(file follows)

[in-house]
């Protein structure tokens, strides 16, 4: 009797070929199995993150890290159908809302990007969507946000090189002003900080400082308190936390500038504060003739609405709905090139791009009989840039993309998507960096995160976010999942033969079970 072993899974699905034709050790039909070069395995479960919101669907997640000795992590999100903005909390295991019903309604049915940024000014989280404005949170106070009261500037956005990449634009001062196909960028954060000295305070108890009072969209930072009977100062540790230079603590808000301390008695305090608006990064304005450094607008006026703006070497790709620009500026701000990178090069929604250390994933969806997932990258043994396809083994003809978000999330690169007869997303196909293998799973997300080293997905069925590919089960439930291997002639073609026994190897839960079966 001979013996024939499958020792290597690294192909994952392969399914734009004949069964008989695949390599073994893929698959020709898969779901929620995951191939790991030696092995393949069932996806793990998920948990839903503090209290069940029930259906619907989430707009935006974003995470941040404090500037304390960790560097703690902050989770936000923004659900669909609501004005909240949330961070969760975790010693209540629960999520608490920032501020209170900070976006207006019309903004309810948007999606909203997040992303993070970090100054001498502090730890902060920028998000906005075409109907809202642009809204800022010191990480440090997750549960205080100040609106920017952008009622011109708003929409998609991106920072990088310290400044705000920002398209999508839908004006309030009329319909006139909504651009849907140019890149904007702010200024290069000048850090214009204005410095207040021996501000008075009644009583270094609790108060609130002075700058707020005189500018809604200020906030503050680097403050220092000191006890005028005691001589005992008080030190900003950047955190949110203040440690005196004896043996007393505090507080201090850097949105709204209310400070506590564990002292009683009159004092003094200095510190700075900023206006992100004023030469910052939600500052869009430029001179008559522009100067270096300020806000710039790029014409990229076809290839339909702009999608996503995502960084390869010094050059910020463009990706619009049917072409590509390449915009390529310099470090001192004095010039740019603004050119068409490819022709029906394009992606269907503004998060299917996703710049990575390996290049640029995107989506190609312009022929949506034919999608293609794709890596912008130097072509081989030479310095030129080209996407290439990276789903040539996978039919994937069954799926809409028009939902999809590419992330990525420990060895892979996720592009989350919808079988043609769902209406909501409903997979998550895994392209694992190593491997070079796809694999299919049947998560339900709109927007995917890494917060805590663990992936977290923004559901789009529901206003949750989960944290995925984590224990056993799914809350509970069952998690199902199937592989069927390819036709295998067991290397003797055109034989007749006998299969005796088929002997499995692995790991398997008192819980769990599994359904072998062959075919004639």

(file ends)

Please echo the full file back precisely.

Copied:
[in-house]
């Protein structure tokens, strides 16, 4: 009797070929199995993150890290159908809302990007969507946000090189002003900080400082308190936390500038504060003739609405709905090139791009009989840039993309998507960096995160976010999942033969079970 072993899974699905034709050790039909070069395995479960919101669907997640000795992590999100903005909390295991019903309604049915940024000014989280404005949170106070009261500037956005990449634009001062196909960028954060000295305070108890009072969209930072009977100062540790230079603590808000301390008695305090608006990064304005450094607008006026703006070497790709620009500026701000990178090069929604250390994933969806997932990258043994396809083994003809978000999330690169007869997303196909293998799973997300080293997905069925590919089960439930291997002639073609026994190897839960079966 001979013996024939499958020792290597690294192909994952392969399914734009004949069964008989695949390599073994893929698959020709898969779901929620995951191939790991030696092995393949069932996806793990998920948990839903503090209290069940029930259906619907989430707009935006974003995470941040404090500037304390960790560097703690902050989770936000923004659900669909609501004005909240949330961070969760975790010693209540629960999520608490920032501020209170900070976006207006019309903004309810948007999606909203997040992303993070970090100054001498502090730890902060920028998000906005075409109907809202642009809204800022010191990480440090997750549960205080100040609106920017952008009622011109708003929409998609991106920072990088310290400044705000920002398209999508839908004006309030009329319909006139909504651009849907140019890149904007702010200024290069000048850090214009204005410095207040021996501000008075009644009583270094609790108060609130002075700058707020005189500018809604200020906030503050680097403050220092000191006890005028005691001589005992008080030190900003950047955190949110203040440690005196004896043996007393505090507080201090850097949105709204209310400070506590564990002292009683009159004092003094200095510190700075900023206006992100004023030469910052939600500052869009430029001179008559522009100067270096300020806000710039790029014409990229076809290839339909702009999608996503995502960084390869010094050059910020463009990706619009049917072409590509390449915009390529310099470090001192004095010039740019603004050119068409490819022709029906394009992606269907503004998060299917996703710049990575390996290049640029995107989506190609312009022929949506034919999608293609794709890596912008130097072509081989030479310095030129080209996407290439990276789903040539996978039919994937069954799926809409028009939902999809590419992330990525420990060895892979996720592009989350919808079988043609769902209406909501409903997979998550895994392209694992190593491997070079796809694999299919049947998560339900709109927007995917890494917060805590663990992936977290923004559901789009529901206003949750989960944290995925984590224990056993799914809350509970069952998690199902199937592989069927390819036709295998067991290397003797055109034989007749006998299969005796088929002997499995692995790991398997008192819980769990599994359904072998062959075919004639």